It looks as though there’s only the one name for a group of Robins. I suppose you could always be boring and call them a “flock”.

If these names interest you, here’s a good summary article on the subject: https://www.thespruce.com/flock-names-of-groups-of-birds-386827

So that was a great visit to my favorite wildlife refuge! In addition to the birds above, I also saw a Bottle Nose Dolphin, Alligators, a Bald Eagle, Roseate Spoonbills, Forster’s Terns, a Eurasian Collared Dove, Brown Pelicans, Turkey Vultures, Ospreys, Ibis, American Avocets, Great Blue and Tricolor Herons, Redish Egrets, Great and Snowy Egrets, and some others that I’m forgetting or (once again) didn’t ID.

Thanks for stopping by and reading my blog. Take care of yourselves and each other. And if you can – make some photos!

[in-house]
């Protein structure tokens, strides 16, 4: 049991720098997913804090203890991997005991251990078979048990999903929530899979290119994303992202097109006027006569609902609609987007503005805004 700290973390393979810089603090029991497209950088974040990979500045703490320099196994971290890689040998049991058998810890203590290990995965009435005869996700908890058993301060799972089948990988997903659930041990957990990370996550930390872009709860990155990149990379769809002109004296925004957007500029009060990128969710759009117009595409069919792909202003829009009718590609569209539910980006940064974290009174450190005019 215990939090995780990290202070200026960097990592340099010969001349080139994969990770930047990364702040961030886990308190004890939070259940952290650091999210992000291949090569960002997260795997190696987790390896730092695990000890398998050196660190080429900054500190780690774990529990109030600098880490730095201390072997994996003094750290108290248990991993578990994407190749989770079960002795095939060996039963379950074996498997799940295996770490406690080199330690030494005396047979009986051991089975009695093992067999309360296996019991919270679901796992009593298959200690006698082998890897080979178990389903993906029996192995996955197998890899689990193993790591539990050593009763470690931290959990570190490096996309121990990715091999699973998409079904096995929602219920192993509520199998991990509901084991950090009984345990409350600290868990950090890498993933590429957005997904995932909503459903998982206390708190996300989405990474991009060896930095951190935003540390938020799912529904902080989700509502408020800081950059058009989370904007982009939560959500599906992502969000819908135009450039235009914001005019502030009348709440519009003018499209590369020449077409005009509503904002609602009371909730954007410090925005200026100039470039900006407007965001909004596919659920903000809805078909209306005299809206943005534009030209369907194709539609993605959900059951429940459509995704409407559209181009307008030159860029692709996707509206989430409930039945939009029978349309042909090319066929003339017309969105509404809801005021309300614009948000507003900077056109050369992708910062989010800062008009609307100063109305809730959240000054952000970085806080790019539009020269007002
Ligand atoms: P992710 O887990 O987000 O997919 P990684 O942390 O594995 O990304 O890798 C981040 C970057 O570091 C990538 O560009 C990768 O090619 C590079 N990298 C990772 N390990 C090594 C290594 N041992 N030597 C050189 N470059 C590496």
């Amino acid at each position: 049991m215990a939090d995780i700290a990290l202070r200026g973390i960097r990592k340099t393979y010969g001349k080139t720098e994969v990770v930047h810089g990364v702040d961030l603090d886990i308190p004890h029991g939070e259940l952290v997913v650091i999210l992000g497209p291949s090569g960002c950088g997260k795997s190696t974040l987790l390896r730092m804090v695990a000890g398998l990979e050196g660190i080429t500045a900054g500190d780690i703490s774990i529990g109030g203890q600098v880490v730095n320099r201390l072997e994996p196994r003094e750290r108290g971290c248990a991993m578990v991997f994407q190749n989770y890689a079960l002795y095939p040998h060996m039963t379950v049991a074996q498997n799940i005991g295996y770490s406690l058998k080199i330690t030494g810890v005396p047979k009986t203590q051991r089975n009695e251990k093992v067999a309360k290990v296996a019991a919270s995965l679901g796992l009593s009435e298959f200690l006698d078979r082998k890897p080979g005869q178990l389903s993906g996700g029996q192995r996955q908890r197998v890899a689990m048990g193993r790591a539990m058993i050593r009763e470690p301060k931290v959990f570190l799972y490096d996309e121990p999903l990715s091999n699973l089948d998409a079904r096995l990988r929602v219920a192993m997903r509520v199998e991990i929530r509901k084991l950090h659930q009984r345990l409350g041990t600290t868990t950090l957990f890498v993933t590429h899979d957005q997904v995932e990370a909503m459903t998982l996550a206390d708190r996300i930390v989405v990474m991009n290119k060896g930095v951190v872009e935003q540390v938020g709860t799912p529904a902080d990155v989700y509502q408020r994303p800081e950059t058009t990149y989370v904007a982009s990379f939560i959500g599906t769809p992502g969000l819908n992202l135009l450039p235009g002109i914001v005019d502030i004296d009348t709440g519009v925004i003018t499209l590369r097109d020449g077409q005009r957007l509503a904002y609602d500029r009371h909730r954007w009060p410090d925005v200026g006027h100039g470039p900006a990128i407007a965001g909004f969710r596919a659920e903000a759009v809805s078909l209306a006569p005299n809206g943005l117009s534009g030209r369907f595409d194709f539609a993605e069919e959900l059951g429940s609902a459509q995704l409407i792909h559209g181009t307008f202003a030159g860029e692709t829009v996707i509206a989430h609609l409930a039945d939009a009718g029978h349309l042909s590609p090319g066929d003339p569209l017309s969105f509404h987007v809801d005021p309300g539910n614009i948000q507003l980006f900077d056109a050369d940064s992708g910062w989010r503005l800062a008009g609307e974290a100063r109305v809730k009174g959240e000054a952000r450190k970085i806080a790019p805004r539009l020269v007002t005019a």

©2021, Ed Rosack. All rights reserved


GO BUCS!!!

That Darn Dodging Duck

You may remember my post from late last year (https://edrosack.com/2020/12/13/three-spoonbills/) where I mentioned a Cinnamon Teal that’s been wintering on Black Point Wildlife Drive in Merritt Island National Wildlife Refuge.  I didn’t find the bird on that trip and it avoided me on three more tries, although reports kept coming that others had seen it. Finally on my fifth try last Tuesday I actually saw it with my own eyes!

Odd duck
Cinnamon Teal

This is my first sighting and photo of one so it’s another addition to my (relatively short) birding life list.

Another update for today: It’s been a long while since I’ve visited Bio Lab Road. Damage from Hurricane Dorian closed it for a while, but that’s all been repaired now and the road is in very good shape. Howard T. told me they’d driven it a few weeks ago so I decided to check it out too.

A cloudy day on the Indian River